From Class A to the playoff race: Marlins to start rookie Kensing
MIAMI -- Logan Kensing has never seen Wrigley Field. He's never even been to Chicago. He'll find out Friday how he likes the Windy City from the pitcher's mound.
Pressed into duty by the Florida Marlins, the 22-year-old Texan will go directly from Class A to the playoff race when he makes his major league debut against the Cubs at Wrigley.
"The cathedral of baseball," Kensing said. "It'll be a storm of emotions. I'll try to keep them at bay."
If the setting doesn't overwhelm Kensing, the circumstances of this weekend's four-game series might. The Marlins, who clinched the NL championship series in Chicago last October, are now battling the Cubs and three other teams for the league's wild-card berth.
In other words, with Kensing scheduled to start the second game of Friday's doubleheader against Mark Prior, the stakes could hardly be higher.
The rookie's goal?
"Don't fall down and make yourself look stupid," he said.
With long, unruly blond hair and a smile he's worn since joining the Marlins on Tuesday, Kensing looks like a carefree California beach boy. But he grew up in Boerne, Texas (pop. 8,000), and pitched at Texas A&M.
Kensing was selected in the second round of the 2003 draft and went 6-7 with a 2.96 ERA this season for the Class-A Jupiter Hammerheads. He throws a change-up, slider and 92 mph sinker.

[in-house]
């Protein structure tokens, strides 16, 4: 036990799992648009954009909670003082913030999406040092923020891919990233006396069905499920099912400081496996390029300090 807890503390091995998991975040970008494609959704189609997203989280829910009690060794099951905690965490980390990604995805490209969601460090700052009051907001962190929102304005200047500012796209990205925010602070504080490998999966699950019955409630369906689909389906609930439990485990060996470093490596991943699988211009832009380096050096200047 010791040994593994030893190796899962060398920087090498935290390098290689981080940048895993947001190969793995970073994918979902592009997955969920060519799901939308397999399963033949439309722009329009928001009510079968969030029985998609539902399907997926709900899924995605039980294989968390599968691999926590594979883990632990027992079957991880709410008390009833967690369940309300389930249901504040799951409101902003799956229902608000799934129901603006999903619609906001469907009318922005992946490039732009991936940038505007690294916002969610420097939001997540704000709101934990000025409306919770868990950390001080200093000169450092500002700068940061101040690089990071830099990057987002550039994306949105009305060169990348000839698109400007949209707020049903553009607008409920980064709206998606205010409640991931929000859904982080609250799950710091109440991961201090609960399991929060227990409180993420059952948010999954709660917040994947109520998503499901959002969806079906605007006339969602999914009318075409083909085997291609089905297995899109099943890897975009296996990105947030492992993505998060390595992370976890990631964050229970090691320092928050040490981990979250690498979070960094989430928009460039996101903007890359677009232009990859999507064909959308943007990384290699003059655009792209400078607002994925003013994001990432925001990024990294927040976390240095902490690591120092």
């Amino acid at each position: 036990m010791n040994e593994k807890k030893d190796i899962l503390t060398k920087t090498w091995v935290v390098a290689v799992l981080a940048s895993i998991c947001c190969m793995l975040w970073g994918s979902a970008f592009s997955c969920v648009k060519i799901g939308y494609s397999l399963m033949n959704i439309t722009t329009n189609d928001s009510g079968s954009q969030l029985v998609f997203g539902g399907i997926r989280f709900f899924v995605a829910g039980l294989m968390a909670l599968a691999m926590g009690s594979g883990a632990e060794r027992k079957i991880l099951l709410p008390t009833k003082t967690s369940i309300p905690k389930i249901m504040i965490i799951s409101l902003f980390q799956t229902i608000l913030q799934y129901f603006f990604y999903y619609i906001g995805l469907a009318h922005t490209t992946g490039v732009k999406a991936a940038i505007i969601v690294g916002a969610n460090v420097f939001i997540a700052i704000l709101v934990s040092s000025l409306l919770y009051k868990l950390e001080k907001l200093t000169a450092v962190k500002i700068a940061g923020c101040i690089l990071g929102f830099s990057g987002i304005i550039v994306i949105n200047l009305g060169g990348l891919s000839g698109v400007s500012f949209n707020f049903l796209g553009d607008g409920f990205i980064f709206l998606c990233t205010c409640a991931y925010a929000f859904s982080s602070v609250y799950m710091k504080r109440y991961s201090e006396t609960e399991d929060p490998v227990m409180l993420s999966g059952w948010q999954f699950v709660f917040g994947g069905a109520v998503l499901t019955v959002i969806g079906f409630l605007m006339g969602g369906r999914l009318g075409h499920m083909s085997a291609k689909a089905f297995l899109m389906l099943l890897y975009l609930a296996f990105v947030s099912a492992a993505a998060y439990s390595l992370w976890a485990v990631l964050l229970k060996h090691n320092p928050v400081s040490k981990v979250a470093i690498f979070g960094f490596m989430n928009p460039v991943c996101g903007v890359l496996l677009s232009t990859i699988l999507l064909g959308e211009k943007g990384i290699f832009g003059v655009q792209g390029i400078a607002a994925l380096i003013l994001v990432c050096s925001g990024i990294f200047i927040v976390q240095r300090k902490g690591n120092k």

"All of the reports we've got are that he's pretty good," Marlins manager Jack McKeon said. "He's supposed to be mentally tough. We'll find out."
Kensing had already returned to Texas to begin his offseason when he was summoned to the majors.
"I thought somebody was pulling my leg," he said.
The unexpected opportunity came about because of Hurricane Frances. The storm washed out three Marlins games last weekend, and they're now scheduled to play three doubleheaders in 11 days beginning Friday.
That created the need for a sixth starter. The Marlins could have opted for more experienced Justin Wayne or Michael Tejera, but they're hoping Kensing can contain the Cubs for a few innings because they're unfamiliar with him.
"Sneak attack," pitching coach Wayne Rosenthal said. "We'll just let him go have some fun."
Copyright 2004 by The Associated Press
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